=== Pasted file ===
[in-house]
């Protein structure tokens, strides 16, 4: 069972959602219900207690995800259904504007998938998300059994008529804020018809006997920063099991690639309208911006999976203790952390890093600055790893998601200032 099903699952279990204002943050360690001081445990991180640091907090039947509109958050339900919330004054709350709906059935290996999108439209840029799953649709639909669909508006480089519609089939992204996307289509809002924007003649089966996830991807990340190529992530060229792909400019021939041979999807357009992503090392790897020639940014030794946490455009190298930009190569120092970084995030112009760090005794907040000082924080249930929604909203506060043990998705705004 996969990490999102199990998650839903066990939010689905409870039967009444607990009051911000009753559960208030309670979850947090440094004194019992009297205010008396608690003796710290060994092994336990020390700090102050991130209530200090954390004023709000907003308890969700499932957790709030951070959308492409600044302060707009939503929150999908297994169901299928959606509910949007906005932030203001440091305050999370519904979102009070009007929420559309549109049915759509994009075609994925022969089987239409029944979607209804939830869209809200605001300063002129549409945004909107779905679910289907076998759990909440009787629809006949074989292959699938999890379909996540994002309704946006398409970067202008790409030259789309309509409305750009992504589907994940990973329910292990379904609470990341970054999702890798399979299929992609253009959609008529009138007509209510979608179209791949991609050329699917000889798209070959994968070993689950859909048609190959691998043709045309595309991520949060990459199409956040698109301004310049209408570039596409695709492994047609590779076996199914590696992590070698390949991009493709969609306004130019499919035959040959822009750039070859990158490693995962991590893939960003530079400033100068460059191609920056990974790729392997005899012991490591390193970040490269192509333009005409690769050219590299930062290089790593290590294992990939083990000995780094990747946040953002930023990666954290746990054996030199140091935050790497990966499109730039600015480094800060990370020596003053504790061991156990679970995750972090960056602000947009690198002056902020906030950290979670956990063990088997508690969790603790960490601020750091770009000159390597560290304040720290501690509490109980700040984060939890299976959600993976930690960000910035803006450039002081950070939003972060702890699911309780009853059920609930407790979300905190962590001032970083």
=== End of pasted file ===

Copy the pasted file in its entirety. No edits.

[in-house]
């Protein structure tokens, strides 16, 4: 069972959602219900207690995800259904504007998938998300059994008529804020018809006997920063099991690639309208911006999976203790952390890093600055790893998601200032 099903699952279990204002943050360690001081445990991180640091907090039947509109958050339900919330004054709350709906059935290996999108439209840029799953649709639909669909508006480089519609089939992204996307289509809002924007003649089966996830991807990340190529992530060229792909400019021939041979999807357009992503090392790897020639940014030794946490455009190298930009190569120092970084995030112009760090005794907040000082924080249930929604909203506060043990998705705004 996969990490999102199990998650839903066990939010689905409870039967009444607990009051911000009753559960208030309670979850947090440094004194019992009297205010008396608690003796710290060994092994336990020390700090102050991130209530200090954390004023709000907003308890969700499932957790709030951070959308492409600044302060707009939503929150999908297994169901299928959606509910949007906005932030203001440091305050999370519904979102009070009007929420559309549109049915759509994009075609994925022969089987239409029944979607209804939830869209809200605001300063002129549409945004909107779905679910289907076998759990909440009787629809006949074989292959699938999890379909996540994002309704946006398409970067202008790409030259789309309509409305750009992504589907994940990973329910292990379904609470990341970054999702890798399979299929992609253009959609008529009138007509209510979608179209791949991609050329699917000889798209070959994968070993689950859909048609190959691998043709045309595309991520949060990459199409956040698109301004310049209408570039596409695709492994047609590779076996199914590696992590070698390949991009493709969609306004130019499919035959040959822009750039070859990158490693995962991590893939960003530079400033100068460059191609920056990974790729392997005899012991490591390193970040490269192509333009005409690769050219590299930062290089790593290590294992990939083990000995780094990747946040953002930023990666954290746990054996030199140091935050790497990966499109730039600015480094800060990370020596003053504790061991156990679970995750972090960056602000947009690198002056902020906030950290979670956990063990088997508690969790603790960490601020750091770009000159390597560290304040720290501690509490109980700040984060939890299976959600993976930690960000910035803006450039002081950070939003972060702890699911309780009853059920609930407790979300905190962590001032970083």